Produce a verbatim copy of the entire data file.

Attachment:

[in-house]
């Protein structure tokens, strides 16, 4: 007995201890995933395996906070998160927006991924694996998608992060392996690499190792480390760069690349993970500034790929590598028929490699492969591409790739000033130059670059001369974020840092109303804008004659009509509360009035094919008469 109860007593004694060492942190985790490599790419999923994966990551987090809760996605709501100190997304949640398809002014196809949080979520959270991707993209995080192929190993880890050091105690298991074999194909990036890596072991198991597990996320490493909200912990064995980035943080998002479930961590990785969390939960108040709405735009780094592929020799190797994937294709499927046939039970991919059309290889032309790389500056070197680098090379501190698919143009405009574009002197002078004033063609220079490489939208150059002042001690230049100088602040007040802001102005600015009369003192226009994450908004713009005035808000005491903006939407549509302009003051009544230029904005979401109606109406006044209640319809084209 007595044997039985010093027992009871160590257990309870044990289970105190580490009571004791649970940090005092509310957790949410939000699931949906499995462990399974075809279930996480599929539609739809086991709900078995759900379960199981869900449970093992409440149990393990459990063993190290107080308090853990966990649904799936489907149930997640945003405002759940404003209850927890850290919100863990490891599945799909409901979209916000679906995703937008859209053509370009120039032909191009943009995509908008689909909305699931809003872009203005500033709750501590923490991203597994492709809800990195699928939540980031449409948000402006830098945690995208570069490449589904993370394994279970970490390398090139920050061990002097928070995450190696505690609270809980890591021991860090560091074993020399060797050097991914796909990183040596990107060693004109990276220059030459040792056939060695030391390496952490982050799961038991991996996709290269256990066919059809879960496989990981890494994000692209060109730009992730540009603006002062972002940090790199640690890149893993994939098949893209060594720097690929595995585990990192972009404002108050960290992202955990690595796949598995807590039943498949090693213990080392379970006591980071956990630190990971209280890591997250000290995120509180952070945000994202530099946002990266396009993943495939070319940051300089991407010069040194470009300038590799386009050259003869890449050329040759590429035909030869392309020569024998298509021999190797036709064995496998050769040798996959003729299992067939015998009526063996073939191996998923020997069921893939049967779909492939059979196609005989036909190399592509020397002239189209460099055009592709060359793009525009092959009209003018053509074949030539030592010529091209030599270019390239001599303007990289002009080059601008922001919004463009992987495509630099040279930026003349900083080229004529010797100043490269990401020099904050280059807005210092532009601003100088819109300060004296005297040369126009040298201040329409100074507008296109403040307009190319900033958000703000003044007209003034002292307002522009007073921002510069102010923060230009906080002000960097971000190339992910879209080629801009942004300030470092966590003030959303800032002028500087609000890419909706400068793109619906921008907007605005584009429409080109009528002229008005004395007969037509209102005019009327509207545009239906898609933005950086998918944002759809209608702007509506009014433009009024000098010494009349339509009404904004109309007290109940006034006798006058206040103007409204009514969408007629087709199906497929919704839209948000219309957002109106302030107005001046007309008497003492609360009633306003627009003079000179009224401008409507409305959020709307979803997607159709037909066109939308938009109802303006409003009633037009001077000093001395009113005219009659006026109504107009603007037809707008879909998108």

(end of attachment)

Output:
[in-house]
């Protein structure tokens, strides 16, 4: 007995201890995933395996906070998160927006991924694996998608992060392996690499190792480390760069690349993970500034790929590598028929490699492969591409790739000033130059670059001369974020840092109303804008004659009509509360009035094919008469 109860007593004694060492942190985790490599790419999923994966990551987090809760996605709501100190997304949640398809002014196809949080979520959270991707993209995080192929190993880890050091105690298991074999194909990036890596072991198991597990996320490493909200912990064995980035943080998002479930961590990785969390939960108040709405735009780094592929020799190797994937294709499927046939039970991919059309290889032309790389500056070197680098090379501190698919143009405009574009002197002078004033063609220079490489939208150059002042001690230049100088602040007040802001102005600015009369003192226009994450908004713009005035808000005491903006939407549509302009003051009544230029904005979401109606109406006044209640319809084209 007595044997039985010093027992009871160590257990309870044990289970105190580490009571004791649970940090005092509310957790949410939000699931949906499995462990399974075809279930996480599929539609739809086991709900078995759900379960199981869900449970093992409440149990393990459990063993190290107080308090853990966990649904799936489907149930997640945003405002759940404003209850927890850290919100863990490891599945799909409901979209916000679906995703937008859209053509370009120039032909191009943009995509908008689909909305699931809003872009203005500033709750501590923490991203597994492709809800990195699928939540980031449409948000402006830098945690995208570069490449589904993370394994279970970490390398090139920050061990002097928070995450190696505690609270809980890591021991860090560091074993020399060797050097991914796909990183040596990107060693004109990276220059030459040792056939060695030391390496952490982050799961038991991996996709290269256990066919059809879960496989990981890494994000692209060109730009992730540009603006002062972002940090790199640690890149893993994939098949893209060594720097690929595995585990990192972009404002108050960290992202955990690595796949598995807590039943498949090693213990080392379970006591980071956990630190990971209280890591997250000290995120509180952070945000994202530099946002990266396009993943495939070319940051300089991407010069040194470009300038590799386009050259003869890449050329040759590429035909030869392309020569024998298509021999190797036709064995496998050769040798996959003729299992067939015998009526063996073939191996998923020997069921893939049967779909492939059979196609005989036909190399592509020397002239189209460099055009592709060359793009525009092959009209003018053509074949030539030592010529091209030599270019390239001599303007990289002009080059601008922001919004463009992987495509630099040279930026003349900083080229004529010797100043490269990401020099904050280059807005210092532009601003100088819109300060004296005297040369126009040298201040329409100074507008296109403040307009190319900033958000703000003044007209003034002292307002522009007073921002510069102010923060230009906080002000960097971000190339992910879209080629801009942004300030470092966590003030959303800032002028500087609000890419909706400068793109619906921008907007605005584009429409080109009528002229008005004395007969037509209102005019009327509207545009239906898609933005950086998918944002759809209608702007509506009014433009009024000098010494009349339509009404904004109309007290109940006034006798006058206040103007409204009514969408007629087709199906497929919704839209948000219309957002109106302030107005001046007309008497003492609360009633306003627009003079000179009224401008409507409305959020709307979803997607159709037909066109939308938009109802303006409003009633037009001077000093001395009113005219009659006026109504107009603007037809707008879909998108």